Costa Deliziosa Carnival Corporation brand Costa Cruises has altered its schedule for winter 2020-2021 because of travel restrictions and the continuing Covid-19 crisis.
The Italian cruise line said Costa Smeralda will operate an Italian-only itinerary to replace a voyage to Italy, France and Spain that would have started from November 14.
Costa Deliziosa (pictured) will continue operating its current one-week itinerary in Italy and Greece until January 3, 2021, instead of visiting Montenegro and Croatia as originally planned. Costa Diadema will postpone the start of long cruises in the Mediterranean to April 6, 2021, offering 14-day cruises to Turkey and 14-day cruises to Egypt and Greece.
Costa Firenze cruise ship
New ship Costa Firenze, which is currently in the final stages of completion at the Fincantieri shipyard in Italy, will be delivered as planned in mid-December 2020 but will begin offering its seven-day cruises in Italy, France and Spain only from February 28, 2021.
Finally, Costa Favolosa cruises in the Caribbean are cancelled and the ship will return to operate from April 2, 2021, with mini-cruises in the Mediterranean.
The 2021 world tour by Costa Deliziosa is also cancelled, with guests offered the chance to book the 2022 voyage.
MSC Cruises announced the rollout of its accessible shore excursions program to five more ports this winter and three additional ports for summer 2020.
MSC said it aims to ensure that guests have the largest variety of shore excursions possible to suit all needs. Hence MSC it is introducing its Accessible Tours Program, extending the availability of tailored shore excursions for those with varied mobility, the company said in a statement.
“MSC Cruises is committed to offering an incredible choice of shore excursions designed to suit all tastes, giving guests the freedom to make the most of every moment ashore,” said Jean-Pierre Joubert, Head of Shore Excursions at MSC Cruises. “We have always been sensitive to the needs of our guests, and constantly strive to offer the best possible service, meeting international accessibility standards. This program is unique because for the first time we offer accessible tours available in both popular cruise regions of the Caribbean and the Mediterranean.”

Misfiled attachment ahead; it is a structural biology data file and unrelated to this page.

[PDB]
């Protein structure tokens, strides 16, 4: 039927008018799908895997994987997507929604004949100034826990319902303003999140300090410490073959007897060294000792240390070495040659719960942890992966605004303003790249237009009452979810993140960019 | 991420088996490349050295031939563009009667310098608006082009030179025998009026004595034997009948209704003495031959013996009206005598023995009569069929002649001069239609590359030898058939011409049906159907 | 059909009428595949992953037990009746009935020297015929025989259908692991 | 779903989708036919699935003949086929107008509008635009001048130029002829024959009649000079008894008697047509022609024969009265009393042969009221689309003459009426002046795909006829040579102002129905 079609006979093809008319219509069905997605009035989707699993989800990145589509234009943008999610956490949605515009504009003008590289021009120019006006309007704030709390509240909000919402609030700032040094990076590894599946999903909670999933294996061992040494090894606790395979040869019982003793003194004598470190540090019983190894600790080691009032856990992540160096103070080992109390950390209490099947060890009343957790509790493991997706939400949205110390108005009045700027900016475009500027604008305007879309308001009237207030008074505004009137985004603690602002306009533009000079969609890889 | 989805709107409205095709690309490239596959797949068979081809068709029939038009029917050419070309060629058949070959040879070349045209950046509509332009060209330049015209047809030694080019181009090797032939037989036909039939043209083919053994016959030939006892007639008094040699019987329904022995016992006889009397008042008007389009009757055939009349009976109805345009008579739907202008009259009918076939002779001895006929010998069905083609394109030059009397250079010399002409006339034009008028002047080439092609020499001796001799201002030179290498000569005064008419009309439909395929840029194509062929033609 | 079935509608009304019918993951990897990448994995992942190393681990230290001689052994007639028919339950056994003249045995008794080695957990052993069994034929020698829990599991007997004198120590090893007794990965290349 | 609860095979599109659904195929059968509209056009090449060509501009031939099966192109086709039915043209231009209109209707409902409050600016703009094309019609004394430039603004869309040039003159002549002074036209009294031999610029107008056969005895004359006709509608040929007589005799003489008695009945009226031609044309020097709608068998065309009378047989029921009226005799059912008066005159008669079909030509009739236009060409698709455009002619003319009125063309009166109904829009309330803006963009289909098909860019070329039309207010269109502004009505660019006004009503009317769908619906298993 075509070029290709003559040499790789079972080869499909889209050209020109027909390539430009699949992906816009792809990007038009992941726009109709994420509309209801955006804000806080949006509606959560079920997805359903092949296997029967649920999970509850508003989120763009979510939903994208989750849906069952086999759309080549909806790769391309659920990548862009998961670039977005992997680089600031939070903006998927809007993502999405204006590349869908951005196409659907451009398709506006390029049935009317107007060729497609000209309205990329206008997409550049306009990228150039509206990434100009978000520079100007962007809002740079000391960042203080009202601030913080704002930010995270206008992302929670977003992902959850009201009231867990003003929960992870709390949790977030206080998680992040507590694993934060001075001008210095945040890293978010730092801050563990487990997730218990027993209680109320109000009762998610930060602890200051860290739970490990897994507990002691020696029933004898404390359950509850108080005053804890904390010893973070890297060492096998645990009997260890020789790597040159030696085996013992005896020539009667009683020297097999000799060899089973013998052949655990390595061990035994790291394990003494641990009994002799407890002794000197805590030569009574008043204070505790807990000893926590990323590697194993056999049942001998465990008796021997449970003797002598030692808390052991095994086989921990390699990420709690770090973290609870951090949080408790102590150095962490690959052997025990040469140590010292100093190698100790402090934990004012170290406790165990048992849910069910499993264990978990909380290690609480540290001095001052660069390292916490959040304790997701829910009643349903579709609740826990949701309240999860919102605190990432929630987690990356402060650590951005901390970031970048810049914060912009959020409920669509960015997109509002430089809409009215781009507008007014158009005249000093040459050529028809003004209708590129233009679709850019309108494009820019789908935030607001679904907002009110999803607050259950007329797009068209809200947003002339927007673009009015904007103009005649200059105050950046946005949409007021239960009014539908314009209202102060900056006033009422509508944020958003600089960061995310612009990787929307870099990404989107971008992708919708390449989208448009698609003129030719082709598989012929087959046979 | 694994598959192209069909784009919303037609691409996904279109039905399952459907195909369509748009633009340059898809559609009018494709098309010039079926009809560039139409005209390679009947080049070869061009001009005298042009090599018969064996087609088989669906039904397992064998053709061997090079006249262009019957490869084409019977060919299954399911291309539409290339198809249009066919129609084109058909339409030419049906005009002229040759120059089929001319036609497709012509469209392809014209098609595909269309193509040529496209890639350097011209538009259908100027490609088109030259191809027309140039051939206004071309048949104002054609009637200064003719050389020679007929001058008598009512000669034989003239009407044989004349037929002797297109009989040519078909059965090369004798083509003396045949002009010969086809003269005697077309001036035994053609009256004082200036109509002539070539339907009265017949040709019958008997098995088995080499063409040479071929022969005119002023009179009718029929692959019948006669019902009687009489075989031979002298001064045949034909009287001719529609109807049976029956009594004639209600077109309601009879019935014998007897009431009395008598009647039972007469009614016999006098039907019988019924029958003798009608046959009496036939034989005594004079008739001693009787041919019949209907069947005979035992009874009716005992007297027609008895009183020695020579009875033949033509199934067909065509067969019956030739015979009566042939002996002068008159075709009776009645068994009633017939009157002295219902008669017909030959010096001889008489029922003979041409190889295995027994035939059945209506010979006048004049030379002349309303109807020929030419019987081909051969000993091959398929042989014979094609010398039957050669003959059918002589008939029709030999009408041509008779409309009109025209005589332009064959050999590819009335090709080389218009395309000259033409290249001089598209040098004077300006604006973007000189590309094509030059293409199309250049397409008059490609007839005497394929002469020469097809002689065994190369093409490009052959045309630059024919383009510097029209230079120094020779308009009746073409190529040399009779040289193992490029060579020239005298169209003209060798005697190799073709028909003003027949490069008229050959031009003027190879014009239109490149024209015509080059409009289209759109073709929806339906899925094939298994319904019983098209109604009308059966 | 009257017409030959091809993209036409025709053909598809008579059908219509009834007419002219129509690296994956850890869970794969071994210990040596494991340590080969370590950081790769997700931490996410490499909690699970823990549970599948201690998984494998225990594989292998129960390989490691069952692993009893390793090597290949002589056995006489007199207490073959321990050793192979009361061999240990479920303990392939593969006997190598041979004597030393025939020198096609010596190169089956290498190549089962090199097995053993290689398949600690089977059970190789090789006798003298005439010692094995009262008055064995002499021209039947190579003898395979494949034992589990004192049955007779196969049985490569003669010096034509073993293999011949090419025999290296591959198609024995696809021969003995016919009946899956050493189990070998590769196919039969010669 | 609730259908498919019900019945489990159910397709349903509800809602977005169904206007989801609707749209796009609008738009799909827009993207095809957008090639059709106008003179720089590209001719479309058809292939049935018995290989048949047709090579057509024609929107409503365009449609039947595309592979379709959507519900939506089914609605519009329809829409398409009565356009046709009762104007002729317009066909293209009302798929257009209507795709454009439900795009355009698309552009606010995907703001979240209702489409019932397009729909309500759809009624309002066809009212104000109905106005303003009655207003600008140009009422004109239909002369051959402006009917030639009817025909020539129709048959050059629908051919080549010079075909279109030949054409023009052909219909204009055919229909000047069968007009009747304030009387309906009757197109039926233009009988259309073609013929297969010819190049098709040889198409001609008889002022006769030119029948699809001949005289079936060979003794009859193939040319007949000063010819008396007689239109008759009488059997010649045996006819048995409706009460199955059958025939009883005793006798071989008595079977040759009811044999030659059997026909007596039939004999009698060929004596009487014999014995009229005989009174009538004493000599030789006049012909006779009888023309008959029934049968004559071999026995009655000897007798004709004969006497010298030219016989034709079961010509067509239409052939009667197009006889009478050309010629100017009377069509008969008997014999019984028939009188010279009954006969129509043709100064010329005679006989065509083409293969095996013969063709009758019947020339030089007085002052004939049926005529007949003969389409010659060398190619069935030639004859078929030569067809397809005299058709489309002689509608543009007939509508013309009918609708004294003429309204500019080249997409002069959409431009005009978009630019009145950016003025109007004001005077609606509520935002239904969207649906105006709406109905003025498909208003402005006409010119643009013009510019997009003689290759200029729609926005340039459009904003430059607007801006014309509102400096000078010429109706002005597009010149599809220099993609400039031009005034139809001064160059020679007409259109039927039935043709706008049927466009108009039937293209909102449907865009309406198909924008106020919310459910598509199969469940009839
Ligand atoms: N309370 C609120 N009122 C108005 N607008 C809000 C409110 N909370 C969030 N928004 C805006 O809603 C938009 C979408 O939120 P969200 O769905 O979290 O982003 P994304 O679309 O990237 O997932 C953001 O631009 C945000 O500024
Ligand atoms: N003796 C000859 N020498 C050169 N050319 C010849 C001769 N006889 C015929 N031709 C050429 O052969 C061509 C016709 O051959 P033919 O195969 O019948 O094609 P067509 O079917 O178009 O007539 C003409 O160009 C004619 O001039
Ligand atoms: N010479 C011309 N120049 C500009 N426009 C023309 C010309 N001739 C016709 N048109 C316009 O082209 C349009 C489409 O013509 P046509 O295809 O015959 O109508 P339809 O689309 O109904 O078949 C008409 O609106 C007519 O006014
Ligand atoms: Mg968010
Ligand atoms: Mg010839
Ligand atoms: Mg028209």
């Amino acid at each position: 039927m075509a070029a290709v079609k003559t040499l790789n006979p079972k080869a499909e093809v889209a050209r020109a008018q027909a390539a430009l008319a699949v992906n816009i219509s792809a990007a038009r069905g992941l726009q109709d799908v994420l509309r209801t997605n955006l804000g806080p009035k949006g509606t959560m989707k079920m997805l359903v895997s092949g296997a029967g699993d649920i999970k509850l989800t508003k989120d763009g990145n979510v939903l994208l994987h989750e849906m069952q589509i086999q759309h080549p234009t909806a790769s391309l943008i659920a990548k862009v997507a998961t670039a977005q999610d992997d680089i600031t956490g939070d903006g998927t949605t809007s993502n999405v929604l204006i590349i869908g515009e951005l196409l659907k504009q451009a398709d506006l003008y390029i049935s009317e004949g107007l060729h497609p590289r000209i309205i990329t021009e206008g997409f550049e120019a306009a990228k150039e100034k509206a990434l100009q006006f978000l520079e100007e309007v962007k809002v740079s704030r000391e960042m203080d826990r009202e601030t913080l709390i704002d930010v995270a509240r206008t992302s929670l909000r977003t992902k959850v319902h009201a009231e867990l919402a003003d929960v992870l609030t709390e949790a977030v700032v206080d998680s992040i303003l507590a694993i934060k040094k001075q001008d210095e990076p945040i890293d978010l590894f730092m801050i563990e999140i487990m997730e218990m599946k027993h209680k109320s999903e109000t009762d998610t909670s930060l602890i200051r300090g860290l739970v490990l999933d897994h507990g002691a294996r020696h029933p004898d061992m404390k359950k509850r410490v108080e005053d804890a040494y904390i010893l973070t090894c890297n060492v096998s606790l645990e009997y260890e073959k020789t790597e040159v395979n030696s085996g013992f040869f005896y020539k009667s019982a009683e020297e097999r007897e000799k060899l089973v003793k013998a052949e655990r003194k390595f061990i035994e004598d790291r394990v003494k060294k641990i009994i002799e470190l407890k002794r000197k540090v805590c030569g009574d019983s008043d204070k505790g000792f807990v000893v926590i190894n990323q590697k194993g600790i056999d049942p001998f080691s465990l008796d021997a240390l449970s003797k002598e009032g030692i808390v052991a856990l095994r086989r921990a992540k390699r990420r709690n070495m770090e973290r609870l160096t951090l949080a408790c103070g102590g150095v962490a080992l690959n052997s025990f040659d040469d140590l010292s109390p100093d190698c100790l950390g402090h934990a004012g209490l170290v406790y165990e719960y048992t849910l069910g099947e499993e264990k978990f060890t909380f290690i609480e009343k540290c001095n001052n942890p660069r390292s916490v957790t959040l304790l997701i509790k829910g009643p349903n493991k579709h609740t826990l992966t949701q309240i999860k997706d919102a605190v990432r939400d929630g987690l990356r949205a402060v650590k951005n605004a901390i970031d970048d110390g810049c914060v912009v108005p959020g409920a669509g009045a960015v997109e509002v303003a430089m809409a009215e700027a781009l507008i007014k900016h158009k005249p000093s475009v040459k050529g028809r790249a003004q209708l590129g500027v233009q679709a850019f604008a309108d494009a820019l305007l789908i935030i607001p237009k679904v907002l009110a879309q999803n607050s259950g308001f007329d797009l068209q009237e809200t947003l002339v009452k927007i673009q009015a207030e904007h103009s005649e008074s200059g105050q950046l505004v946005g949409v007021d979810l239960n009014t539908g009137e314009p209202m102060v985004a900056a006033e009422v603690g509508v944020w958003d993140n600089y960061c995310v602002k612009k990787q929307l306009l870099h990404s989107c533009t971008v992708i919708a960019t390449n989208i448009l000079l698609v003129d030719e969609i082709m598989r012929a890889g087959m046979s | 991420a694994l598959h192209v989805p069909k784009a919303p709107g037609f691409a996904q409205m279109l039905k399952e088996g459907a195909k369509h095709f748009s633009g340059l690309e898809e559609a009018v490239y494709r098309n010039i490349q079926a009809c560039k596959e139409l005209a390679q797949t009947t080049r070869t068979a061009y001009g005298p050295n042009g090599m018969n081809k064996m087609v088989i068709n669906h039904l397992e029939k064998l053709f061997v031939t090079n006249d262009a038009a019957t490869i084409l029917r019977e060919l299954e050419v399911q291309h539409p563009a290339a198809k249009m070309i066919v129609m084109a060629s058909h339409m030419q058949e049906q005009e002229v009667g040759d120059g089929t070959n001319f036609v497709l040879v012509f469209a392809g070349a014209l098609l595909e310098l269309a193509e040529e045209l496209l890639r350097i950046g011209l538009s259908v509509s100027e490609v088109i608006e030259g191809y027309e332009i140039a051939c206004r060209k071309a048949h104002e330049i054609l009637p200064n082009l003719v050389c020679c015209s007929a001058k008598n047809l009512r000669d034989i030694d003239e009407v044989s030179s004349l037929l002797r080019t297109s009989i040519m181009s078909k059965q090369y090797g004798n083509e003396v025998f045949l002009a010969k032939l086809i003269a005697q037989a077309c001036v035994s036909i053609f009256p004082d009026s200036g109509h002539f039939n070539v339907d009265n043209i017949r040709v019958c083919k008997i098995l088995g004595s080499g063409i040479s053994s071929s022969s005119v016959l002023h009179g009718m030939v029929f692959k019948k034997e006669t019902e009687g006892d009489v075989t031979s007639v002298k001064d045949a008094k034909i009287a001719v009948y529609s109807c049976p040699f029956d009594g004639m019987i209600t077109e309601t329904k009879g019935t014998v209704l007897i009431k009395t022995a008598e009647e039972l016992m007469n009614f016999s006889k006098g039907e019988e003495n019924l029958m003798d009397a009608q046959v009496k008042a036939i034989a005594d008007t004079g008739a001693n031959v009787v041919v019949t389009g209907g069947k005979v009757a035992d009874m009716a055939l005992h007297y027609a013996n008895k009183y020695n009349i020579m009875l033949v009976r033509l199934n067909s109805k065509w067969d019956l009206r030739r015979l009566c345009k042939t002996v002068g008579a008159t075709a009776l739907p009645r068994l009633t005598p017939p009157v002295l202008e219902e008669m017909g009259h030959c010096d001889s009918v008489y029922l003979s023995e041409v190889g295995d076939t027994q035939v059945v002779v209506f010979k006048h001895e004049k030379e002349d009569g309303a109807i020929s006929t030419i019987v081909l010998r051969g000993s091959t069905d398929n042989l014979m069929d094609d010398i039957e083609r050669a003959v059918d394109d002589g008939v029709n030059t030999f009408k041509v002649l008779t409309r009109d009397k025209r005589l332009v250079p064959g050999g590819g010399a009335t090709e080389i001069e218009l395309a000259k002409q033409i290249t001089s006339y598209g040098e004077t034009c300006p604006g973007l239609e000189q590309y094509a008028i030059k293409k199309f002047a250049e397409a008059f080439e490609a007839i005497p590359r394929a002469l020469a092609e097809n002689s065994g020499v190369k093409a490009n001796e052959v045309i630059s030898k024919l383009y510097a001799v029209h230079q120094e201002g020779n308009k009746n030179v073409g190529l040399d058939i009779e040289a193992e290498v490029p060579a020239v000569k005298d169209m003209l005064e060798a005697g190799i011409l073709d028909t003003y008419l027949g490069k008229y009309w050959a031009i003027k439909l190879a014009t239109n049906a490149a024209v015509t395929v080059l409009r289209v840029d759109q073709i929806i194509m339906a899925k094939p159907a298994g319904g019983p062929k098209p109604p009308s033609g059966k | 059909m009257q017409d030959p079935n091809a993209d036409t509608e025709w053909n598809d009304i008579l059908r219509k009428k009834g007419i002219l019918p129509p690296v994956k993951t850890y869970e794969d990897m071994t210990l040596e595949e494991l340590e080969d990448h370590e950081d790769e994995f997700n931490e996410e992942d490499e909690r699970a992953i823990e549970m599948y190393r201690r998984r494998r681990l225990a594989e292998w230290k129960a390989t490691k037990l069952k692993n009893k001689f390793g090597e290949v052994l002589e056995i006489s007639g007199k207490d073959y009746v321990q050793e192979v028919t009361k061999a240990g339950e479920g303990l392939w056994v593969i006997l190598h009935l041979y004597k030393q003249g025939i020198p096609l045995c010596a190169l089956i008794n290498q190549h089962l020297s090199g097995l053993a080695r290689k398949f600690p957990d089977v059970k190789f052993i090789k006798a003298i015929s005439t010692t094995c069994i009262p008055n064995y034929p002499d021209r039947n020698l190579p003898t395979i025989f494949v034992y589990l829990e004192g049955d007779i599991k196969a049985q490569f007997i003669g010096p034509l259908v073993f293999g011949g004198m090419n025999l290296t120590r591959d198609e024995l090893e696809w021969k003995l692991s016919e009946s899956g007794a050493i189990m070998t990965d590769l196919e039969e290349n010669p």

The tours and excursions have been created with careful consideration for safety and accessibility, allowing all guests to explore each destination in total comfort: tour routes are completely step-free and accessible to wheelchairs wherever possible; only short distances are covered; timings are run at a slower pace, and accessible restrooms with wide doors are planned along the route. Family members and friends can also join these inclusive tours, with the comfort of small groups led by professional tour guides experienced in working with guests with varied mobility.
The Accessible Tours Program includes the San Juan (Puerto Rico) shore excursion that combines the best highlights of San Juan into one accessible tour. Escorted by their own tour guide, the guest will enjoy a leisurely stroll in the Old Town, and experience the panoramic driving tour of the spectacular old Fort San Cristobal, the breathtaking El Capitolio, the famous Casa Olimpica and other popular landmarks. The Marseilles (France) excursion will bring guests to a hill with views of the city, after which they will travel back in time while exploring historic landmarks including the Old Port and accessible parts of the 17th-century Fort Saint-Jean.